But the government is trying to redress decades of neglect.

Plans are being drafted to construct dozens of five-star hotels around the country, funded in part by cheap government-backed loans and tax incentives for private-sector developers.

But largesse from Iran’s cash-strapped government may not be enough to accommodate the envisioned flood of Chinese tourists.

“While eliminating visa requirements will surely have a positive impact, we cannot possibly accommodate two million Chinese tourists by next year,” tourist guide Mahdieh Jahangir told Al Jazeera. “There is a shortage of five-star hotels, and establishing a large number of them would require foreign investments.”

Iran is home to a number of cultural, historical and natural attractions. It has 24 properties registered on the UNESCO World Heritage list. The ancient northern Hyrcanian Forests, home to the endangered Persian leopard, was added in July.

But Jahangir says iconic destinations alone aren’t enough to lure more visitors from China. Iran also has to change perceptions.

“I have had Chinese tourists mistaking Iran for Iraq, or thinking the country is at war, or asking whether Iranian men take four wives!” she said.

Bargain rates, thanks to the rial

Visiting Iran has become considerably cheaper for foreign travelers with Iran’s currency, the rial, losing close to 60 percent of its value since the US first announced last year that it was withdrawing from the Iran nuclear deal and reimposing sanctions

A total of 7.84 million incoming visits were lodged during the last Iranian calendar year, a massive 52.62 percent annualised jump, according to government estimates.

But last year’s sharp increase was mostly fuelled by short visits that lasted less than 24 hours and that were made by tourists from neighbouring countries who come to shop in border cities where bargains abound, thanks to the weakened rial.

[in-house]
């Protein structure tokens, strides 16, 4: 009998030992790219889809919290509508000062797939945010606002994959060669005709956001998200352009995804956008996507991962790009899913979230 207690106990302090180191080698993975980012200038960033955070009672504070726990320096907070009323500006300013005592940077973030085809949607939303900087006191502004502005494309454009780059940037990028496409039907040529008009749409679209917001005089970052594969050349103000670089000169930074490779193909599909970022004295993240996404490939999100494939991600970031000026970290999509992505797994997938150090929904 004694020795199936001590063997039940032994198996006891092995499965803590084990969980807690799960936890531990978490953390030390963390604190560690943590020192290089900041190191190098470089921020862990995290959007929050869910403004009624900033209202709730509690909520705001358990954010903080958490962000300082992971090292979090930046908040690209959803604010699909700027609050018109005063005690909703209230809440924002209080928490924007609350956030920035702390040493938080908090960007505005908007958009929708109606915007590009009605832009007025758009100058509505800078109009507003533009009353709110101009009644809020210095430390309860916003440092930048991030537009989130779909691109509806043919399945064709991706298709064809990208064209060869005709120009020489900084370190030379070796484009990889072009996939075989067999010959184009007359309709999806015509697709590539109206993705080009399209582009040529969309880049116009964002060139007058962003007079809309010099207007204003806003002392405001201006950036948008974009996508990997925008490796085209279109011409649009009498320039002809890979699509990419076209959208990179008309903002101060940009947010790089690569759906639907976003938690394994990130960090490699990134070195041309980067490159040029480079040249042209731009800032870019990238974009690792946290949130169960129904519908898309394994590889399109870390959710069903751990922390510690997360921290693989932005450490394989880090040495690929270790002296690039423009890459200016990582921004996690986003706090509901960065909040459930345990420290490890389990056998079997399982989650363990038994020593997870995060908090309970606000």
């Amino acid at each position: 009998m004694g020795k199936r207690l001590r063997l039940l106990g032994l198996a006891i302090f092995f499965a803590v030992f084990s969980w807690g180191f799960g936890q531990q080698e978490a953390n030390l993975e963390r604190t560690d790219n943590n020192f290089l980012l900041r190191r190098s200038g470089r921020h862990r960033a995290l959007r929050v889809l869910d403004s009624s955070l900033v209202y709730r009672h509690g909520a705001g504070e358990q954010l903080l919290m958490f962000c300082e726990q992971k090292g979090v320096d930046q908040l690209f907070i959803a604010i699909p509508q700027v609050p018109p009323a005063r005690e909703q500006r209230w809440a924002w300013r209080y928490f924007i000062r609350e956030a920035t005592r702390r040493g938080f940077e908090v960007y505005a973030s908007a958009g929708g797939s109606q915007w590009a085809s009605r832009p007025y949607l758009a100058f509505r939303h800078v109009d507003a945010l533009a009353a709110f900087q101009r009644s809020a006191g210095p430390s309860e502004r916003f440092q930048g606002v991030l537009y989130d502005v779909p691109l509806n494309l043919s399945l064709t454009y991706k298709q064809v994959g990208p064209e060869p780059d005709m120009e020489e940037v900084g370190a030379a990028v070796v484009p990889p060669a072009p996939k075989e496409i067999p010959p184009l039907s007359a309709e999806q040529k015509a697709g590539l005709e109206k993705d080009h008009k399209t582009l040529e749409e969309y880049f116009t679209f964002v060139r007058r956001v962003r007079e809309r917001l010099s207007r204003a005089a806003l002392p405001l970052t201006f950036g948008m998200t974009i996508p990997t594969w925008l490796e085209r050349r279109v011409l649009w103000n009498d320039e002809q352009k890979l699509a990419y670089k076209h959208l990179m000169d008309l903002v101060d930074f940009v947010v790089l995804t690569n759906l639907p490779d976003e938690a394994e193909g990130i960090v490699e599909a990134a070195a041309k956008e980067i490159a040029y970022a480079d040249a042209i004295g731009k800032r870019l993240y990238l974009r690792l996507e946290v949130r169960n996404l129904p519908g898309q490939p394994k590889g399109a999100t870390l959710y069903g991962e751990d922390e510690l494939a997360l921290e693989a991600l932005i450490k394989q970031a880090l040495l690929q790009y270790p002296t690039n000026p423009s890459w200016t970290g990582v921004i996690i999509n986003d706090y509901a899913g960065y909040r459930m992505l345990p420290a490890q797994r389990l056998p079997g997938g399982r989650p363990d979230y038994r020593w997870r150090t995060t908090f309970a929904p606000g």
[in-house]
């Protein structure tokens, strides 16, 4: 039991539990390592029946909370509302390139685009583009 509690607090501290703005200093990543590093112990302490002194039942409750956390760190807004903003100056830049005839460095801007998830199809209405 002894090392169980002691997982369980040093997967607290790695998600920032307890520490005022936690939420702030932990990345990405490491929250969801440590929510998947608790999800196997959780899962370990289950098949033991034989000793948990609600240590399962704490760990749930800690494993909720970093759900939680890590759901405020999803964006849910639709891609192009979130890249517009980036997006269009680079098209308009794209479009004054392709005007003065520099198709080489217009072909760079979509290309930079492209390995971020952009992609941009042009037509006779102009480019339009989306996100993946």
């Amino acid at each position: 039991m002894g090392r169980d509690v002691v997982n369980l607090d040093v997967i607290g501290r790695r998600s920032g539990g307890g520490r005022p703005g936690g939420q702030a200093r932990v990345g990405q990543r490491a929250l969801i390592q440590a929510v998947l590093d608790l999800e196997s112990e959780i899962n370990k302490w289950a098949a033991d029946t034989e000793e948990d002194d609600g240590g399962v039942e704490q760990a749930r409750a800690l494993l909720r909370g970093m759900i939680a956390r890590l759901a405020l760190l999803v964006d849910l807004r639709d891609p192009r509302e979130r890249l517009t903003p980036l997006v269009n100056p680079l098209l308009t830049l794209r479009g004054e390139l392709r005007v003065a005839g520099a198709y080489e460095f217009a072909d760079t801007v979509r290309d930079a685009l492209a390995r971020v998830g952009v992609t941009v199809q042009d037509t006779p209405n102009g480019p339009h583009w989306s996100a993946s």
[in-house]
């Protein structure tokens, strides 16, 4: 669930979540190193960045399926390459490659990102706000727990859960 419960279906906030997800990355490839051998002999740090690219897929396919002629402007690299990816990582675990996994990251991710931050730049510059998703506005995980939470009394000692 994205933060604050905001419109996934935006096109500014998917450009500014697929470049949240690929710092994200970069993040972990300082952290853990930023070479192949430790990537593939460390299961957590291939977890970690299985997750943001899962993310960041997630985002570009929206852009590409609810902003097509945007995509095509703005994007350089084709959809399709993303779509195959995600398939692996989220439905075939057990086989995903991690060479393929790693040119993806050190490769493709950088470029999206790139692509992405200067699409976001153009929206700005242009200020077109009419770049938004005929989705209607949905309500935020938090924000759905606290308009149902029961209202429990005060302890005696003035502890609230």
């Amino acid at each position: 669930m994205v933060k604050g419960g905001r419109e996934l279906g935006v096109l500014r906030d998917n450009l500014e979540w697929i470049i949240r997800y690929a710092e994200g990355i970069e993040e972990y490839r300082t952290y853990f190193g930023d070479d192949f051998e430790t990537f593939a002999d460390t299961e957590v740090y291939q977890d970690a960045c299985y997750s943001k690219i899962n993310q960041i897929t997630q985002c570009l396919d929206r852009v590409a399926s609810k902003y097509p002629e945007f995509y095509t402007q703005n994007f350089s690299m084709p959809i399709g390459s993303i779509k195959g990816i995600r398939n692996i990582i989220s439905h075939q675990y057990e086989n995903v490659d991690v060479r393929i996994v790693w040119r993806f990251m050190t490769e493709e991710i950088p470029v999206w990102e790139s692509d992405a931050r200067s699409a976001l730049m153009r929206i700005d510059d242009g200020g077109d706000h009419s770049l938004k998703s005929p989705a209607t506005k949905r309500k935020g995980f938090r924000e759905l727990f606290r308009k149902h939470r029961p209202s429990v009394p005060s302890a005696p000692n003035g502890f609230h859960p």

By focusing on Chinese visitors, the government hopes to cultivate a less fickle source of tourist income. But unlocking it could require a different approach.

“Iran will need to move away from its current traditional model of operating tours where everything is stuffed into the tour, leaving the traveler with less options to spend on the ground,” Saeed Fekri, CEO of Kooleh Travels, told Al Jazeera.

Beyond Chinese tourists, the administration of President Hassan Rouhani is issuing more visas to neighbouring Iraqis – Iran’s most prolific visitors – and enhancing its marine tourism sector by activating several sea travel routes.

The government is also pouring more resources into medical tourism by developing health tourism hubs, especially in Shiraz, the capital of the southern Fars Province.

And a proposal to establish a national cryptocurrency is under review. That would enable easier spending by tourists by getting around the decades-long problem of obstructed access to international payment systems.

But for all the initiatives, Iran has its work cut out to win its share of the Chinese tourist market.

“For Chinese tourists, France is a dream destination,” says Jahangir, “whereas Iran remains unknown, and is hardly a first choice.”

Source: Al Jazeera